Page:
Labour source tells us party position on EU referendum “has not changed”

January 23, 2013 2:06 pm

There was some surprise when Ed Miliband said at PMQs:

“My position is no – We don’t want an in out referendum”

Many (including our editor) took that to be a change of policy from Labour, after Douglas Alexander was careful not to rule out a future referendum this morning. However a Labour source speaking to LabourList this afternoon said:

“The position has not changed. In the current circumstances it is clearly wrong to have an in/out referendum because of the massive economic uncertainty it would cause and the huge damage it would inflict on jobs and growth.”

Those are quite different in tone, but perhaps the latter brings greater clarity to Labour’s position than what may prove to have been a ‘misspeak’ from Miliband at PMQs.

  • JoeDM

    Oh dear. Do I detect a Mili-shambles.

  • http://www.facebook.com/profile.php?id=715486331 Alex Otley

    If not now then when? A referendum will *always* cause economic uncertainty. Labour needs to flesh out a European policy immediately. Don’t rule out a referendum, talk about repatriation of powers, lay out a vision for how the EU should work. The current position looks like support for the status quo, which is totally unacceptable.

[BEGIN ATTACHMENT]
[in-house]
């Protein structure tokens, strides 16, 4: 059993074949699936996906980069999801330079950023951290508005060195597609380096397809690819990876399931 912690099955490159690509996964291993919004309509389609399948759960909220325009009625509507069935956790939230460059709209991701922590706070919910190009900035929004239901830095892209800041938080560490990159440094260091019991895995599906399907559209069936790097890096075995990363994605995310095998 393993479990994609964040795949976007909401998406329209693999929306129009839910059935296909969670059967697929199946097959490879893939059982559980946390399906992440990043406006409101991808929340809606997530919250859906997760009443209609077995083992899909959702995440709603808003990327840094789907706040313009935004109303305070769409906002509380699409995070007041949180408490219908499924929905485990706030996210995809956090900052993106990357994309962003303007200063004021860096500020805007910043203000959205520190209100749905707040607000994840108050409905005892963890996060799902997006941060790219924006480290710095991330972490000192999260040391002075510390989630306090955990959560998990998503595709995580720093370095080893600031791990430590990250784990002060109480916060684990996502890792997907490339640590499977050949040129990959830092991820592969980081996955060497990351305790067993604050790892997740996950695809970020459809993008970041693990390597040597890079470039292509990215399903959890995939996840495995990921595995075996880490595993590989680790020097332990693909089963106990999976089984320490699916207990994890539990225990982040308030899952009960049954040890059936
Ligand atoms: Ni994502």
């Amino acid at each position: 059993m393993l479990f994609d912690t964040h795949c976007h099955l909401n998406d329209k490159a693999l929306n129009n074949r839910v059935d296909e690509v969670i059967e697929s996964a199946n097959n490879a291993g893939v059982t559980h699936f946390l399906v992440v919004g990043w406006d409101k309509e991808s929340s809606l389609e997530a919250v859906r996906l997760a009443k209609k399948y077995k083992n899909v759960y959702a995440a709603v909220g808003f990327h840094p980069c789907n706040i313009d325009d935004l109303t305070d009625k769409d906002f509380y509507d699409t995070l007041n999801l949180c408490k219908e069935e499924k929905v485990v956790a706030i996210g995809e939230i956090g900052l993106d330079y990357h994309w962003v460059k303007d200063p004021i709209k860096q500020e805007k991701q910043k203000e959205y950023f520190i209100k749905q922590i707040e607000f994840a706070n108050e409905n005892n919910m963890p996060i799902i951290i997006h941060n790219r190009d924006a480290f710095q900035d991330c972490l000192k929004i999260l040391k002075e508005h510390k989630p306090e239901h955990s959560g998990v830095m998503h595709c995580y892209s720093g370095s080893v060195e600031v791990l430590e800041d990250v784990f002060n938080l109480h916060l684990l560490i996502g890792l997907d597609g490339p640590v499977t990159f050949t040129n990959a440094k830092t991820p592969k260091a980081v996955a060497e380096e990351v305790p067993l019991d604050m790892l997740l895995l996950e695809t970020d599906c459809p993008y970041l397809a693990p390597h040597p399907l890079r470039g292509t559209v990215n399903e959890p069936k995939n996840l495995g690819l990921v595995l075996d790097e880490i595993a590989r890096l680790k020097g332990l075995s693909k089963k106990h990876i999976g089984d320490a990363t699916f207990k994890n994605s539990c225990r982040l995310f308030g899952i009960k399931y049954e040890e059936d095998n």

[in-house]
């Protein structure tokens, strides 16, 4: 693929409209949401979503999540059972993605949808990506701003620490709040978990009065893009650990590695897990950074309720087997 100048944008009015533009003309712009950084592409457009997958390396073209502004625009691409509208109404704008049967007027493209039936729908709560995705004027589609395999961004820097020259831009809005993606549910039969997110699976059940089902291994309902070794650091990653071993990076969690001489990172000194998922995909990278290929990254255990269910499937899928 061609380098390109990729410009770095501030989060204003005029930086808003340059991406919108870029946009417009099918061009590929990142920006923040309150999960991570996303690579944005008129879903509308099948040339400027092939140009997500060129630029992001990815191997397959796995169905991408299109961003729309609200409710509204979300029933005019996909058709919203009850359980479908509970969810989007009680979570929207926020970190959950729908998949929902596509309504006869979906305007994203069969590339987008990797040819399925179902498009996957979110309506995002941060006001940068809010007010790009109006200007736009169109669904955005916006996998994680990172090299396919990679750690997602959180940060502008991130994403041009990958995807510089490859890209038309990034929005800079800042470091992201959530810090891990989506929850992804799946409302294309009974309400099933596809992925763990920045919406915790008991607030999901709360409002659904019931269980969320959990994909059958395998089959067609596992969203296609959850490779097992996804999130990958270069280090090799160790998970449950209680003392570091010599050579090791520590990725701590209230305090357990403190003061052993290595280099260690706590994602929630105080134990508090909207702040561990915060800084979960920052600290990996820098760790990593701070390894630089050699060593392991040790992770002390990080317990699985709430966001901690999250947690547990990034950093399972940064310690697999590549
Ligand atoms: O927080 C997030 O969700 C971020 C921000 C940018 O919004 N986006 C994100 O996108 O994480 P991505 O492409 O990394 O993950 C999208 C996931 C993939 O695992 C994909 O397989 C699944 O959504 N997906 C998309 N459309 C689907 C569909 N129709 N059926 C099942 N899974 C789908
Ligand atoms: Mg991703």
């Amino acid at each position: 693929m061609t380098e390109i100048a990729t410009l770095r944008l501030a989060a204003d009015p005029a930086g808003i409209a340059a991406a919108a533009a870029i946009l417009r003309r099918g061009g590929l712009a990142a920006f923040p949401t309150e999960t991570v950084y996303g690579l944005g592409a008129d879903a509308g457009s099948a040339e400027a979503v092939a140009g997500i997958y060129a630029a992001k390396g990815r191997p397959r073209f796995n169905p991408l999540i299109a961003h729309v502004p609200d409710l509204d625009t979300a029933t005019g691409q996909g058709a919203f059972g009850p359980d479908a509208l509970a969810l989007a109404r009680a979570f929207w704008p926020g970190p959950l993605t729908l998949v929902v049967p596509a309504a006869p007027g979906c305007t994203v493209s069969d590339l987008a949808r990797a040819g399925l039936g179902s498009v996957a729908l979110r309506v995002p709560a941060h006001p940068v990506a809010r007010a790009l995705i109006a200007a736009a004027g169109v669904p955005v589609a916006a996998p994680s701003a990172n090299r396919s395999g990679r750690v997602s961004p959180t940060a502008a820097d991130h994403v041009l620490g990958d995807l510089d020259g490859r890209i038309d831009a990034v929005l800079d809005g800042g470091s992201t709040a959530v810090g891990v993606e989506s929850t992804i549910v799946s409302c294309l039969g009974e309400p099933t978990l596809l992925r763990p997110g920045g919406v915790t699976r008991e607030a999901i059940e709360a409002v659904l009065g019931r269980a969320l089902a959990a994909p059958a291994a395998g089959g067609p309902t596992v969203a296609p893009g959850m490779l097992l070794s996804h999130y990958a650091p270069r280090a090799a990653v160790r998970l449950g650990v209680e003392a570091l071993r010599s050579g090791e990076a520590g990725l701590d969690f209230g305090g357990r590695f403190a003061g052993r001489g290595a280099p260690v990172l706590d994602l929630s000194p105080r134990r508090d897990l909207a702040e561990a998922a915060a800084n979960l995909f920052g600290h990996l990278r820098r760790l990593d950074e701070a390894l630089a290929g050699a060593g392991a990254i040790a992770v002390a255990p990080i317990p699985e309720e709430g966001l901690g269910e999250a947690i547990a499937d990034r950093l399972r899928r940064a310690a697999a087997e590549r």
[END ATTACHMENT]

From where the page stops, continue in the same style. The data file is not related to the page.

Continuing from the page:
• Pingback: Better Off Out’s News Breakdown: 24/01/2013 | Better Off Out

  • http://twitter.com/lbutcheruk Lee Butcher

    Douglas Alexander made clear in his recent speech what Labour wanted to see from the EU. Reform, not withdrawal. A slimmed down and more efficient structure for the Commission and the Parliament. Fewer commissioners, though an additional commissioner to focus exclusively on economic growth. Renewed negotiations on reforming the CAP and more to be done to streamline regulations. He also called for a greater role for minister’s from member states, increasing their role in decision making within the political structures. Aiming to increase the role of domestic ministers would presumably reduce the role of MEPs, Commissioners and EU officials, at least relatively compared to the current situation. He also called for more to be done to ensure member state’s ‘red lines’ are respected and accounted for. In our case putting greater restrictions on migration from new member states.